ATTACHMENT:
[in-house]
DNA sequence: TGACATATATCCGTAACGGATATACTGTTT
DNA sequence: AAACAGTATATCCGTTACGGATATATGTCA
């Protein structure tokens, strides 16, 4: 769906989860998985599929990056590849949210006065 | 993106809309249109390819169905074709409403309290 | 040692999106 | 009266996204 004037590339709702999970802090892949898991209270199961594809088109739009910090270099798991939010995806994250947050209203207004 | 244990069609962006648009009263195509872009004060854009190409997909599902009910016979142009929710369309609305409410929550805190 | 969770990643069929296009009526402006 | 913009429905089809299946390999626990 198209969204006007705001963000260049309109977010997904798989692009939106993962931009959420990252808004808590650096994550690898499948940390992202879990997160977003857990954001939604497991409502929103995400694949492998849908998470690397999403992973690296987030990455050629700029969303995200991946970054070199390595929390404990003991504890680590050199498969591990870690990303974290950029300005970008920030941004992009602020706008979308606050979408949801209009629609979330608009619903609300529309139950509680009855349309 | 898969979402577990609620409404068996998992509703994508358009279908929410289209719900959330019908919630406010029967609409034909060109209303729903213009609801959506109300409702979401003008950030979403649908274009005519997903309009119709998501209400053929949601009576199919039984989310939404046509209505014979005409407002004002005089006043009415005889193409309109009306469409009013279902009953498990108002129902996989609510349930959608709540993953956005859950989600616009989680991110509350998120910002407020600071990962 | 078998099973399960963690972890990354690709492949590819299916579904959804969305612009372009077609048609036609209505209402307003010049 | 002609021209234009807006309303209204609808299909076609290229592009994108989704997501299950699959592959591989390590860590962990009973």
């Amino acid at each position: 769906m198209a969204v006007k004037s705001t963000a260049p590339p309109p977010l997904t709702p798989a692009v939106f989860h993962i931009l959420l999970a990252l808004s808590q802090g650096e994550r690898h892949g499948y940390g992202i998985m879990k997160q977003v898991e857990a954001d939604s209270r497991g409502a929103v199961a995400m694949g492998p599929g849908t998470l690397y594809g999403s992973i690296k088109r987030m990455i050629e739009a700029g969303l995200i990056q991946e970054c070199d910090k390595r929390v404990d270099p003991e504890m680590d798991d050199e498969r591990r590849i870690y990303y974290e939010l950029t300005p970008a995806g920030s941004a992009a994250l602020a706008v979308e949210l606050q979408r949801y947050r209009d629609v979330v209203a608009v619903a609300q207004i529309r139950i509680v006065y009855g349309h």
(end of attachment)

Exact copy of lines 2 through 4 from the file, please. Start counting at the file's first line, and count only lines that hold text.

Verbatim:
DNA sequence: TGACATATATCCGTAACGGATATACTGTTT
DNA sequence: AAACAGTATATCCGTTACGGATATATGTCA
């Protein structure tokens, strides 16, 4: 769906989860998985599929990056590849949210006065 | 993106809309249109390819169905074709409403309290 | 040692999106 | 009266996204 004037590339709702999970802090892949898991209270199961594809088109739009910090270099798991939010995806994250947050209203207004 | 244990069609962006648009009263195509872009004060854009190409997909599902009910016979142009929710369309609305409410929550805190 | 969770990643069929296009009526402006 | 913009429905089809299946390999626990 198209969204006007705001963000260049309109977010997904798989692009939106993962931009959420990252808004808590650096994550690898499948940390992202879990997160977003857990954001939604497991409502929103995400694949492998849908998470690397999403992973690296987030990455050629700029969303995200991946970054070199390595929390404990003991504890680590050199498969591990870690990303974290950029300005970008920030941004992009602020706008979308606050979408949801209009629609979330608009619903609300529309139950509680009855349309 | 898969979402577990609620409404068996998992509703994508358009279908929410289209719900959330019908919630406010029967609409034909060109209303729903213009609801959506109300409702979401003008950030979403649908274009005519997903309009119709998501209400053929949601009576199919039984989310939404046509209505014979005409407002004002005089006043009415005889193409309109009306469409009013279902009953498990108002129902996989609510349930959608709540993953956005859950989600616009989680991110509350998120910002407020600071990962 | 078998099973399960963690972890990354690709492949590819299916579904959804969305612009372009077609048609036609209505209402307003010049 | 002609021209234009807006309303209204609808299909076609290229592009994108989704997501299950699959592959591989390590860590962990009973």